Levan Center for Humanities

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   Levan Humanities Review

Volume 5, Issue 1, 2017
Wholeheartedly Present:  A Review of Tim Burkett's

Nothing Holy About It: The Zen of Being Just Who You Are

Gary Enns
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           In Nothing Holy about It: The Zen of Being Just Who You Are (2015), Tim Burkett compiles insights and reflections on a lifetime of Zen practice. Guiding teacher of the Minnesota Zen Center and a licensed psychologist, Burkett illuminates Zen wisdom with personal narratives, anecdotes about his well-known Zen teachers Shunryu Suzuki and Dainin Katagiri, and reflections on poetry, parables, koans, art, and 60’s pop music.

          The book is divided into five parts, ordered in an intuitive way which roughly parallels the various stages of experience as one continues a Zen practice: Part 1, Commitment to the Unknown, illumines the first step for any serious practitioner—confronting and practicing in the midst of uncertainty; Part 2, Calling in the Shards, focuses on the honest, unflinching look inward to which commitment leads; Part 3, When Snow Falls, It Falls on Everything, addresses continued practice through life’s hardships, using discomfort and even pain to cultivate more equanimity; Part 4, Staying on the Track—Even when the Sun Rises in the West, encourages practitioners to stick to their commitment as the mind continues to awaken to life beyond the small self; and lastly, Part 5, Time Dissolving into Timelessness, concentrates on seeing the world as it is, as timeless and undifferentiated—not through ratiocination but through stillness and openness developed through an authentic Zen practice.   

          The book is replete with insights and entertaining moments, and in them Suzuki—author of the influential Zen Mind, Beginner’s Mind and one of the most influential Zen teachers in the West—shines brightest as an animated, funny, fully human Zen master, complete with flaws and eccentricities, capable of delivering the Dharma even in unlikely moments.

          In one instance, Burkett relates a dream he had about Suzuki rolling, acrobat-like, into the dojo, passing two gigantic and surreal “Zen guys” sitting “like great mountains and taking up the whole zendo” (220). Suzuki, a tiny man brimming with joy and full of ease, tumbles around these stoic figures, smiling, beckoning Tim to join him, to experience the true happiness of life.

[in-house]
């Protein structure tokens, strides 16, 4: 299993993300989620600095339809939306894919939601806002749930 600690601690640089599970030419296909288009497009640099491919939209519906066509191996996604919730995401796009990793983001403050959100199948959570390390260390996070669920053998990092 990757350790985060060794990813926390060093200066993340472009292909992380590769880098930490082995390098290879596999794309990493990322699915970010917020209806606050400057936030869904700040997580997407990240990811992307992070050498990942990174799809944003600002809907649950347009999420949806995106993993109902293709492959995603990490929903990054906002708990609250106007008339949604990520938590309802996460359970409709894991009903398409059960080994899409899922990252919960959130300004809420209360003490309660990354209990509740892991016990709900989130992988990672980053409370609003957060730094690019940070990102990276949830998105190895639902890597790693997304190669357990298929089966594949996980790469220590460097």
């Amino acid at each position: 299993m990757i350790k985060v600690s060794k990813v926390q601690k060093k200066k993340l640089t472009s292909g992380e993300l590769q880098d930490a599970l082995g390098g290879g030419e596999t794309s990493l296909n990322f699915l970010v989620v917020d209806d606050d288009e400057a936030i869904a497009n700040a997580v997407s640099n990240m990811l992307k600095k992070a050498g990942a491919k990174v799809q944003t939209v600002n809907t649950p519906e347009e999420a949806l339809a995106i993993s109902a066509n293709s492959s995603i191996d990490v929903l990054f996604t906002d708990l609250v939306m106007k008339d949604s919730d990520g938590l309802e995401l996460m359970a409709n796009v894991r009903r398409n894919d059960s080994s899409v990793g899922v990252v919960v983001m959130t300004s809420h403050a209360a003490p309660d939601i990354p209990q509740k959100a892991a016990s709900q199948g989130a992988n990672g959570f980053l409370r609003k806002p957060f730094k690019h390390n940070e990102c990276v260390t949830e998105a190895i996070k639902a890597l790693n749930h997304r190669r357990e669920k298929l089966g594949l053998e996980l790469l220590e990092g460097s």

This dream, like all stories in the book, contains a potent message: living Zen means living authentically, joyously, being exactly who you are rather than striving to be something you are not.

          At one point in Part 4, the section of the book focusing on continued commitment, Burkett interprets cosmic bodhisattvas—traditionally objects of devotion in some Buddhist lineages—as essential archetypes within us all and useful to Zen practitioners: Maitreya, the icon of hope and intentionality, inspires us to stay on the path of practice even through pain and hardship (205-06); Manjusri, the bodhisattva of beginner’s mind, is practice itself which naturally cuts away “old ideas, opinions, and patterns” and keeps new patterns from developing (207); Avalokiteshvara, the spirit of compassion unstuck in time and form, is our naturally compassionate self which is “wholeheartedly present” once we embody the spirit of Manjusri (208-10); and Samantabhadra, the bodhisattva of great activity, is wholehearted engagement (211) in whatever we do. Through stories and examples, Burkett brings down to earth these abstract, greater-than-life figures and encourages us to see ourselves and our developing practice reflected in them.

          The provocative statement in Burkett’s title, Nothing Holy about It, reveals its practical nature steadily throughout the book: when we make some things holy, then the rest becomes unholy. Zen, rather than dividing, rejecting, and accepting, uses everything, includes everything, is intimate with all of existence, without boundary. Burkett points to the here-and-now, to this moment, as the universe, and we can care for it as we care for ourselves if we open up to it through practice. Zen means being just who we are, with open hearts, neither good nor bad, neither holy nor unholy: simple, unadorned, joyous, every day.

          Nothing Holy about It is an engaging, thoughtfully structured collection of wisdom and stories recommended for practitioners intent on deepening their understanding of Zen and for anyone interested in understanding the practical, here-and-now Zen way of life.


Work Cited

Burkett, Tim. Nothing Holy About It: The Zen of Being Just Who You Are. Shambhala, 2015.

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